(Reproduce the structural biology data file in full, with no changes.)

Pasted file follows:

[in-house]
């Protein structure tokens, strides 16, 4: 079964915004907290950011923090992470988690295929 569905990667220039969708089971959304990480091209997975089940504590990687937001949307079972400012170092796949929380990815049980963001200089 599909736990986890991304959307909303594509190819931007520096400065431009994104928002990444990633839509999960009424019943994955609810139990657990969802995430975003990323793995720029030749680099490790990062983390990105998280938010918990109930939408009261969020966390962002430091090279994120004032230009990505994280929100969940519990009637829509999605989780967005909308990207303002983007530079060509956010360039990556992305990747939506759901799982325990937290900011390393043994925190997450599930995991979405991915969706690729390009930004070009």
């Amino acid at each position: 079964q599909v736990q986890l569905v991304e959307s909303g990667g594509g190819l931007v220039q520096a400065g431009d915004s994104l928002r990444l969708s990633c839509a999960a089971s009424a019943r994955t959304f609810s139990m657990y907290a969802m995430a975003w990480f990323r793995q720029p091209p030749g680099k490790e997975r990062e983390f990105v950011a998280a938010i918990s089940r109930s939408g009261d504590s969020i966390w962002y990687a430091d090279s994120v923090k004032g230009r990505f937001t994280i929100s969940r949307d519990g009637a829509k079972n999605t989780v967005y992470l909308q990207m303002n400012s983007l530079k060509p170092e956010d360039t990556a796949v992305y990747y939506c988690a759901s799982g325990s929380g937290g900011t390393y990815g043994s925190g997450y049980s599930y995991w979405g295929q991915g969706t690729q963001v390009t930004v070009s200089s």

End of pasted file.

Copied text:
[in-house]
């Protein structure tokens, strides 16, 4: 079964915004907290950011923090992470988690295929 569905990667220039969708089971959304990480091209997975089940504590990687937001949307079972400012170092796949929380990815049980963001200089 599909736990986890991304959307909303594509190819931007520096400065431009994104928002990444990633839509999960009424019943994955609810139990657990969802995430975003990323793995720029030749680099490790990062983390990105998280938010918990109930939408009261969020966390962002430091090279994120004032230009990505994280929100969940519990009637829509999605989780967005909308990207303002983007530079060509956010360039990556992305990747939506759901799982325990937290900011390393043994925190997450599930995991979405991915969706690729390009930004070009």
């Amino acid at each position: 079964q599909v736990q986890l569905v991304e959307s909303g990667g594509g190819l931007v220039q520096a400065g431009d915004s994104l928002r990444l969708s990633c839509a999960a089971s009424a019943r994955t959304f609810s139990m657990y907290a969802m995430a975003w990480f990323r793995q720029p091209p030749g680099k490790e997975r990062e983390f990105v950011a998280a938010i918990s089940r109930s939408g009261d504590s969020i966390w962002y990687a430091d090279s994120v923090k004032g230009r990505f937001t994280i929100s969940r949307d519990g009637a829509k079972n999605t989780v967005y992470l909308q990207m303002n400012s983007l530079k060509p170092e956010d360039t990556a796949v992305y990747y939506c988690a759901s799982g325990s929380g937290g900011t390393y990815g043994s925190g997450y049980s599930y995991w979405g295929q991915g969706t690729q963001v390009t930004v070009s200089s």